Mass_Transit_June_2021 - 42

[
THE SCHEDULING CONUNDRUM
]
Taking a scheduler's brain off autopilot
A
Scheduling teams should understand what drives
an agency's programs and their results.
S VETERAN SCHEDULERS RETIRE, THERE
is a formidable task more challenging than
finding someone who exhibits the necessary
Ed Dornheim
Transit Schedule Maker/
Consultant
qualities required for becoming a scheduler and
that is finding a person who is ready to do the
hard work. Someone willing to put in the time
to understand how to manually develop and
manipulate the data with the capability of understanding
the agencies' needs from the ground
up and the issues facing it.
Before an agency decides to procure the latest
and greatest scheduling and data software, they
should answer the following questions: Can your
staff and coworkers tell you how to manually add
and subtract time, or manually produce running
time, headways, runcutting and rostering?
In recent years, I had to learn how to roster
manually and understand the challenges and
failures associated with the process. It opened
new doors and understanding that I wish had
been taught years ago. It was not easy at first, but
it became easier and quicker over time with practice.
The deeper question is, does your scheduling
team understand what drives your programs and
their results? There is a reason that the airlines
suggest pilots fly the plane periodically instead
of relying on autopilot and the same is true for
the scheduling team.
The scheduling team must understand
their operation from a combination of
available data and firsthand accounts
and cannot rely on any one method.
Today's software programs offer functionality
Read more from the
Scheduling Conundrum at
MassTransitmag.com/21224130
that enable the creation of quick and efficient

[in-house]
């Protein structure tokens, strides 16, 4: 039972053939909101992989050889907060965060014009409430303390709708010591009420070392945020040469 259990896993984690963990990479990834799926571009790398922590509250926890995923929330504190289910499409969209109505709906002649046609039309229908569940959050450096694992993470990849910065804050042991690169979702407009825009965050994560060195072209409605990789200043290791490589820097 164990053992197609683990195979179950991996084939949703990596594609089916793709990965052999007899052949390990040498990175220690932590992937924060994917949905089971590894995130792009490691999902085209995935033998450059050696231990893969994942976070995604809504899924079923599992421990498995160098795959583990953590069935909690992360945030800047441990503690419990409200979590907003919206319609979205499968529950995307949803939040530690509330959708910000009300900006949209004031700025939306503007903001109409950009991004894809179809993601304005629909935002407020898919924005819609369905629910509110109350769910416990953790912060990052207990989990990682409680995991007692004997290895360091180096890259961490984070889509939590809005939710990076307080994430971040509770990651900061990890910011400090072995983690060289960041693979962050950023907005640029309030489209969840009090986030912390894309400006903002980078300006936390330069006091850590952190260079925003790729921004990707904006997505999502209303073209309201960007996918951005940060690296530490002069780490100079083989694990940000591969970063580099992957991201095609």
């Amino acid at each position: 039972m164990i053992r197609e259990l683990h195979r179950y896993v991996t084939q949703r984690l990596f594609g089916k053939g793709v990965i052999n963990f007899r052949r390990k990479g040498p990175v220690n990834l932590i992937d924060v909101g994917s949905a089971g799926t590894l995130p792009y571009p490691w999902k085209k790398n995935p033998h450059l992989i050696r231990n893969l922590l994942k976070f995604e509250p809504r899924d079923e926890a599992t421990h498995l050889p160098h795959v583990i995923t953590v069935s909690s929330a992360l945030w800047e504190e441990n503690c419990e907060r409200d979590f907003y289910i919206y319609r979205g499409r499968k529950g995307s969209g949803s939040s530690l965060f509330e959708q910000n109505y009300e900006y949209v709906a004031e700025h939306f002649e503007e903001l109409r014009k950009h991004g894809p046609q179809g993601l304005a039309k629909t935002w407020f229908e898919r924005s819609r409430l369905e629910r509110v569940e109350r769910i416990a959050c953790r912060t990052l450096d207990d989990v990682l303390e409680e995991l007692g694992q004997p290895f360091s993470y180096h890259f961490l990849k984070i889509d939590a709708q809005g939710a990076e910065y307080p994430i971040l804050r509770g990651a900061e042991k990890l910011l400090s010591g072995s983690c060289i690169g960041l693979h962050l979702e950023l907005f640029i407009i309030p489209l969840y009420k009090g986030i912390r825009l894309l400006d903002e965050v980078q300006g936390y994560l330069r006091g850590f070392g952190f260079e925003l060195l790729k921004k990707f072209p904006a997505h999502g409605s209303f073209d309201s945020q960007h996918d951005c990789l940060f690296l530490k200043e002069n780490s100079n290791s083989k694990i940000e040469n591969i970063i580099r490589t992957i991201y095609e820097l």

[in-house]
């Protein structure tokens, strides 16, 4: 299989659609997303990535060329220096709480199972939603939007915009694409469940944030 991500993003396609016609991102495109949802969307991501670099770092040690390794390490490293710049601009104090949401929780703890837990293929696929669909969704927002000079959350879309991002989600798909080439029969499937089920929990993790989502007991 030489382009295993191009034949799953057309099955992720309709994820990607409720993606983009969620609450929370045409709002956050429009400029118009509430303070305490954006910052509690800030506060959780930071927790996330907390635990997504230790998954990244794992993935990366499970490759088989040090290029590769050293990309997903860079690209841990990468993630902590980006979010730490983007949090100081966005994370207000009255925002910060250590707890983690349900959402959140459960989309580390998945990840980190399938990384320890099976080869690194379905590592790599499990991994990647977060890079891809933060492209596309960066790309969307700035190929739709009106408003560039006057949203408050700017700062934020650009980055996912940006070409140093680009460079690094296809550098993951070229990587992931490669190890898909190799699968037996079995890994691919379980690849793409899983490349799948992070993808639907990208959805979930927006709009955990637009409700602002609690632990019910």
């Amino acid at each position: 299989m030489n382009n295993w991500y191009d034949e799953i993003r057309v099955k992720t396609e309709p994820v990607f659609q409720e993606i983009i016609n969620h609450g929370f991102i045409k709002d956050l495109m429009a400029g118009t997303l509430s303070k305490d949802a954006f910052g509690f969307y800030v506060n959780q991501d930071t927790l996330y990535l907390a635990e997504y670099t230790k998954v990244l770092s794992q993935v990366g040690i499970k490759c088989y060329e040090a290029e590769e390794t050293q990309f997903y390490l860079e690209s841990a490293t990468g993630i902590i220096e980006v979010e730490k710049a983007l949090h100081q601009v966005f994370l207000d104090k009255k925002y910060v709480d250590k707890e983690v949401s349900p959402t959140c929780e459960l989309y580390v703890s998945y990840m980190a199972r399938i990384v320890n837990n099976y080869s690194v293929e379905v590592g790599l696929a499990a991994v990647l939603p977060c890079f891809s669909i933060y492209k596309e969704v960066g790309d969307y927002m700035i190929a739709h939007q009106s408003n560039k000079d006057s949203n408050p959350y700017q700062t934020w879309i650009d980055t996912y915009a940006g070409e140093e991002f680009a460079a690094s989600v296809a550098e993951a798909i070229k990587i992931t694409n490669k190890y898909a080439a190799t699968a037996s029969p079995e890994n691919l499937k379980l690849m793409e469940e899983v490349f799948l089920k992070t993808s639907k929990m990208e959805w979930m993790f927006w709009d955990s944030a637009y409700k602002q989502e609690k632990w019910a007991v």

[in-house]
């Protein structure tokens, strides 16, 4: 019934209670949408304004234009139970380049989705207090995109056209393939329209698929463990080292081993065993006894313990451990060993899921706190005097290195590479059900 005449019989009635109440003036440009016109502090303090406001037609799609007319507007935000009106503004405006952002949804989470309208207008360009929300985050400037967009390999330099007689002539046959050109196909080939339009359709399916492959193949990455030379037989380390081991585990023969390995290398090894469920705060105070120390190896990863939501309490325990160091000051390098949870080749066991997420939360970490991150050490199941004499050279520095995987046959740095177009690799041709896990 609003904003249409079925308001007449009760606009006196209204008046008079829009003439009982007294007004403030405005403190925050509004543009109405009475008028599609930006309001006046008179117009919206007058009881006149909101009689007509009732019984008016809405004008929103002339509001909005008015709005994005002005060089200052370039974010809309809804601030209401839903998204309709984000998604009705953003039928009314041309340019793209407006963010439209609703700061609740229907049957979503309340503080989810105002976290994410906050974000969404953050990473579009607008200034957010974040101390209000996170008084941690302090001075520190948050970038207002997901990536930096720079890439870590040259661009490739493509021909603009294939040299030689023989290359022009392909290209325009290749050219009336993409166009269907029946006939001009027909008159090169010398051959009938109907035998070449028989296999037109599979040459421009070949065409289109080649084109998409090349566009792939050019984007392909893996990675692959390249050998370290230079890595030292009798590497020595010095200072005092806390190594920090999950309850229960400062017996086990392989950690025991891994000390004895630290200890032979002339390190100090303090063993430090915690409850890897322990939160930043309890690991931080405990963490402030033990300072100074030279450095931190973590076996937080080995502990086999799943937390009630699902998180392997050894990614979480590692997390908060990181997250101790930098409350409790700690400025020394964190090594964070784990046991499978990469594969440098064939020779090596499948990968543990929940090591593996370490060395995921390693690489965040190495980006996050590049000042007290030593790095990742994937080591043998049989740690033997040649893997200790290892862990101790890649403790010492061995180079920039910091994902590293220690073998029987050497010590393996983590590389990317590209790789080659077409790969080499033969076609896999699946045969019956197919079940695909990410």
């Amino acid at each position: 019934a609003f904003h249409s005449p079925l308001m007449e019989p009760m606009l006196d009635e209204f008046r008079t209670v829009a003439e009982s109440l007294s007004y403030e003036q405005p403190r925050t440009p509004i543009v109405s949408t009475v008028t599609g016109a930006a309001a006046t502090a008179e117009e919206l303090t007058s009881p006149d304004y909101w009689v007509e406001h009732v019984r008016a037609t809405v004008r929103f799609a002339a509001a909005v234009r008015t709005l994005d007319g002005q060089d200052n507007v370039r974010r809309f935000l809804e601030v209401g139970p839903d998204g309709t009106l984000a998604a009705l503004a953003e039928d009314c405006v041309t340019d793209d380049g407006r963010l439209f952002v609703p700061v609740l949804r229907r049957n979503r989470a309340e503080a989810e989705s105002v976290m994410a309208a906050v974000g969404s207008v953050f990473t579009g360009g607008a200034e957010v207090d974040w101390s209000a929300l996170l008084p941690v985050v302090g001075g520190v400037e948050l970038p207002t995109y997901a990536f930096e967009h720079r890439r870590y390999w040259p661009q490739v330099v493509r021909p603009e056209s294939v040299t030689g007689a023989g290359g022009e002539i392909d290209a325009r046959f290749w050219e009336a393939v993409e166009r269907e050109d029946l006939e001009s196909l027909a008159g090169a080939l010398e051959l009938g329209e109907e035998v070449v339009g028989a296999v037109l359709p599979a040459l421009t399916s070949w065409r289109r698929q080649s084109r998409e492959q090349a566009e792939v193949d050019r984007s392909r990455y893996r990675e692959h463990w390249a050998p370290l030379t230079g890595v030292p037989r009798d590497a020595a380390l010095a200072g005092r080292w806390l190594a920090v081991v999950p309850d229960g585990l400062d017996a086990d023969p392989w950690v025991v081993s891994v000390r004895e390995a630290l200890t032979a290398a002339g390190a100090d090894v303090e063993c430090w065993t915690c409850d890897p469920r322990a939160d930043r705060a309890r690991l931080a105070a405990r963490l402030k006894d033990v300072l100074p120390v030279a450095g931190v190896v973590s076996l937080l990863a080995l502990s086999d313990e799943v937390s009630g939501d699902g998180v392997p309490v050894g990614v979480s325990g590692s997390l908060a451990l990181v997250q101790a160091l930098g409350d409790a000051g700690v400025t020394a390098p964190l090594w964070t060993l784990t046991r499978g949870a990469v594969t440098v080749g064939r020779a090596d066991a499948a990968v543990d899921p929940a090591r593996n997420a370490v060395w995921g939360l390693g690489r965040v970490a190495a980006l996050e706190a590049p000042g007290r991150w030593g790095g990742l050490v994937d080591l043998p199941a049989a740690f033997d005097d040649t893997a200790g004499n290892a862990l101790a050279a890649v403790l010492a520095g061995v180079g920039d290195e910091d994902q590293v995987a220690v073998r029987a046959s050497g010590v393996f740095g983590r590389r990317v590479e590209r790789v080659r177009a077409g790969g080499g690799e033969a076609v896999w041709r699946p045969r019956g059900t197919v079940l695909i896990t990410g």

solutions along with multiple comparisons. They
enable the user to look at several routes at one
time, create efficiencies and pick out mistakes
while making better overall decisions. Automatic
Passenger Counters (APC) deliver ridership and
running time data at a level that would have been
impossible to acquire without a large staff. The
42 | Mass Transit | MassTransitmag.com | JUNE 2021
40867564 | Fabio Freitas E Silva | Dreamstime
bigger question facing today's agencies is not only
who manages the data, but who understands it.
We have all become comfortable with the software
doing the grunt work; we have become a
little (very) lackadaisical about understanding
the information and if it is correct.
I believe that a scheduler should at least understand
the basics of the job so that they properly
utilize the technology. When a local department
of transportation asks what is needed and
an adequate answer cannot be produced, you
might end up with a product that leaves you in
the same position you were in before you purchased
it. How do you know what to look for if
you do not know the relevant questions to ask
and issues to consider?
The scheduling team must understand their
operation from a combination of available data
and firsthand accounts and cannot rely on any
one method. They must know what to ask and
what to look for. As another tool, agencies would
be wise to put some type of driver input form
in place for operators to give firsthand accounts
of problems they experience. The lack and loss
of intuitional and technical knowledge in the
scheduler position hinders many agencies from
realizing cost saving measures during events like
the pandemic to service upgrades when circumstances
improve. No matter the situation, a good
scheduler who understands the needs of their
agency is invaluable not only for their scheduling
ability, but the knowledge they possess, which is
needed now more than ever.
http://www.MassTransitmag.com/21224130 http://www.MassTransitmag.com

Mass_Transit_June_2021

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Mass_Transit_June_2021 - 1
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